Q&A Review Wait. Isn't this a kid's book? Actually, it is. It was written for kids aged 10-15. And aren't you almost 40? Yes. And thanks so much for putting that out there. So what the devil are you doing reading a book that was written for someone a quarter of your age? If you aren't careful, halfwit, I'm going to punch you in the face. *sigh* Okay, fine. So tell me whatever long-winded thing you dragged me in here to tell me. REAL Review Sometimes, life gets a little rough. Sometimes, as a grown up, yo Q&A Review Wait. Isn't this a kid's book? Actually, it is. It was written for kids aged 10-15. And aren't you almost 40? Yes. And thanks so much for putting that out there. So what the devil are you doing reading a book that was written for someone a quarter of your age? If you aren't careful, halfwit, I'm going to punch you in the face. *sigh* Okay, fine. So tell me whatever long-winded thing you dragged me in here to tell me. REAL Review Sometimes, life gets a little rough. Sometimes, as a grown up, you feel the need to read great-big ponderous books, generally referred to as "epics." Maybe you read them to prove a point, that you can. Maybe you read them thinking there's some great answer in the book, a way of coping with the fact that sometimes life sucks and there isn't anything you can do about it. Or maybe you do it because somebody loaned you the book and insisted that you'd love it. Whatever the reason, those great big epics, whether they're good or bad, reveal to you all the ways that your own writing isn't really all that good. You didn't think up that believable but out-of-left-field plot twist. You didn't make your characters as three-dimensional. You didn't study abroad, and thereby learn the specific dialect common to people of that special place. You aren't good enough to write an epic. When you've sufficiently overwhelmed yourself with how awesome, amazing, and out-of-your-league all of those writers of epics are, it's time to have a step back and remember why it is you started writing in the first place -- and I'm willing to nearly GUARANTEE that it's because of a book like "The Name of This Book Is Secret," by Pseudonymous Bosch. This book isn't going to rewrite any dictionaries. It won't challenge your philosophy. But it will help you remember how much fun it was to be 11 years old -- how fun, and how scary, and how lonely at times. It will help you remember that feeling you had when you picked up a book and realized that anything was possible, that any number of universes lived in a library, that a hero always rises, and usually that hero rose in the heart of a child just as effed up as you were. I won't reveal any more of the book's secrets, apart from saying that riddles and word play and adventures abound. Do yourself a favor and find out for yourself. Read it, then loan it to a friend who is weary of epics. Then give it to a child.

  3. 4 out of 5

    Carly

    Definitely one of the best books I've read this year. Reminded me of a cross between the Lemony Snickets and The Mysterious Benedict Society by Trenton Lee Stewart. At times it is annoying how blatant the Snicket influences are (definitions of words are hinted at, and readers are sent to the dictionary to look up difficult words), but basically this book is just BETTER than any book in A Series of Unfortunate Events. I felt like a great deal in those books was filler, and this book manages to be Definitely one of the best books I've read this year. Reminded me of a cross between the Lemony Snickets and The Mysterious Benedict Society by Trenton Lee Stewart. At times it is annoying how blatant the Snicket influences are (definitions of words are hinted at, and readers are sent to the dictionary to look up difficult words), but basically this book is just BETTER than any book in A Series of Unfortunate Events. I felt like a great deal in those books was filler, and this book manages to be clever while still being funny and better written. The author is not as great at tying up loose ends, admittedly, which Lemony Snicket is a master at, but I think it's worth it. I couldn't put the book down and had to dig it out in baggage claim while waiting for my bag because it was that riveting. There are entertaining puzzles in this book for someone of any age. I think there are jokes everyone would enjoy. This is the book I was trying to write three years ago and completely failed at--and I'm happy about it, because whoever Pseudonymous Bosch is (can I just say GREATEST FAKE NAME EVER??), he did it way better than I ever could have.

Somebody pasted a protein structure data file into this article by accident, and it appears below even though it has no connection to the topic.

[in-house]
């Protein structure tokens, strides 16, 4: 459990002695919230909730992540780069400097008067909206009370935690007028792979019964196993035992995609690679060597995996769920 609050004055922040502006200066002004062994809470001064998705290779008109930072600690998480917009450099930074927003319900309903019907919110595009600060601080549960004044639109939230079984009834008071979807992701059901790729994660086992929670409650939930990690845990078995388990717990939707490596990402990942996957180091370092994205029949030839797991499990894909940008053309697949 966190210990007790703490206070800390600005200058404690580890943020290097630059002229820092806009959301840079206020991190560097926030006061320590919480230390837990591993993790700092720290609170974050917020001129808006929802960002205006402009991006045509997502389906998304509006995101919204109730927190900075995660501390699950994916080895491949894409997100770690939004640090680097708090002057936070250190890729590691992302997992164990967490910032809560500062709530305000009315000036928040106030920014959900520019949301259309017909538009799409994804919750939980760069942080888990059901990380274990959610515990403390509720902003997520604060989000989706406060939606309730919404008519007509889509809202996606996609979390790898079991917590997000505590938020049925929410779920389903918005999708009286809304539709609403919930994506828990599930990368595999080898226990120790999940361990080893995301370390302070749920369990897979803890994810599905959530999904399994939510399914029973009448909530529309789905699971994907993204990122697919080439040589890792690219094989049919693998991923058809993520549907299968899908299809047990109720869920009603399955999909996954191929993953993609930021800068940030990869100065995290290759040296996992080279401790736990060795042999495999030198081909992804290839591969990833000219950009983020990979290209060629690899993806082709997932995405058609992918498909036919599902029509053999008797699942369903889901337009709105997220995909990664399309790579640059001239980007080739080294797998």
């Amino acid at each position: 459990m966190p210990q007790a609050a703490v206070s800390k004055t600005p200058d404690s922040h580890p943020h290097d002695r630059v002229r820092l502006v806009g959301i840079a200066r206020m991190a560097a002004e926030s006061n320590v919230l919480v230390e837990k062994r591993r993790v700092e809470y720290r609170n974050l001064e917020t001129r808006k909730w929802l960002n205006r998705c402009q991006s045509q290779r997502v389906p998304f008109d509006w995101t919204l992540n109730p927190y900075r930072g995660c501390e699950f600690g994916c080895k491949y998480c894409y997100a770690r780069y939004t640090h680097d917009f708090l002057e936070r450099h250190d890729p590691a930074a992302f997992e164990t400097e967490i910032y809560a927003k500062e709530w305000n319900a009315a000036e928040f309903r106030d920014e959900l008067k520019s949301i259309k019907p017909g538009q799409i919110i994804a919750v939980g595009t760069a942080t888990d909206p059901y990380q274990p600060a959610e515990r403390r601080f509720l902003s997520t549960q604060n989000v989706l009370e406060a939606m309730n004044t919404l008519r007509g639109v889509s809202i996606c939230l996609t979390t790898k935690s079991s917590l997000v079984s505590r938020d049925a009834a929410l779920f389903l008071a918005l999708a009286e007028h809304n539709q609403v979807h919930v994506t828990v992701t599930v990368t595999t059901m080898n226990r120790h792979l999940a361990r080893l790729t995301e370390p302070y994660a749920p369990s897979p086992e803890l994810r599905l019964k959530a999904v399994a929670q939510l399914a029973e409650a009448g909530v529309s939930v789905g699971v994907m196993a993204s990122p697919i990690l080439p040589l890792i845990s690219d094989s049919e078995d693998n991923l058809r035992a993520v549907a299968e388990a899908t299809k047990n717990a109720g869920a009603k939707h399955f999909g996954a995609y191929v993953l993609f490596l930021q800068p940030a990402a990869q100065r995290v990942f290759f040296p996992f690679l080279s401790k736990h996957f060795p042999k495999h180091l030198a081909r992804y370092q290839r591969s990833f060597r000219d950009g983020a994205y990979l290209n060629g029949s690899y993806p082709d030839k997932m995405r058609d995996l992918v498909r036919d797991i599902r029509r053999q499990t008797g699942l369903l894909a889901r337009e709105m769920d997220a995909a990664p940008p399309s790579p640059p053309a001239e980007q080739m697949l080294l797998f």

4. 4 out of 5

    ❄️ Propertea Of Frostea ❄️ Bitter SnoBerry ❄

    I'm sorry, I'm not allowed to speak of it!!! But one thing for sure: LOVED IT!! =) I'm sorry, I'm not allowed to speak of it!!! But one thing for sure: LOVED IT!! =)

  5. 4 out of 5

    peachygirl

    Arghhhh. If I hear the words secret or survivalist one more time, I'll lose it. Such a drag. Arghhhh. If I hear the words secret or survivalist one more time, I'll lose it. Such a drag.

  6. 4 out of 5

    Helly

    This book was so good! My inner child loves it :) Two adventurers and the magician are investigating a lot of things but what makes this worth the read is the spectacular writing style! Highly recommended.

  7. 4 out of 5

    Book Whales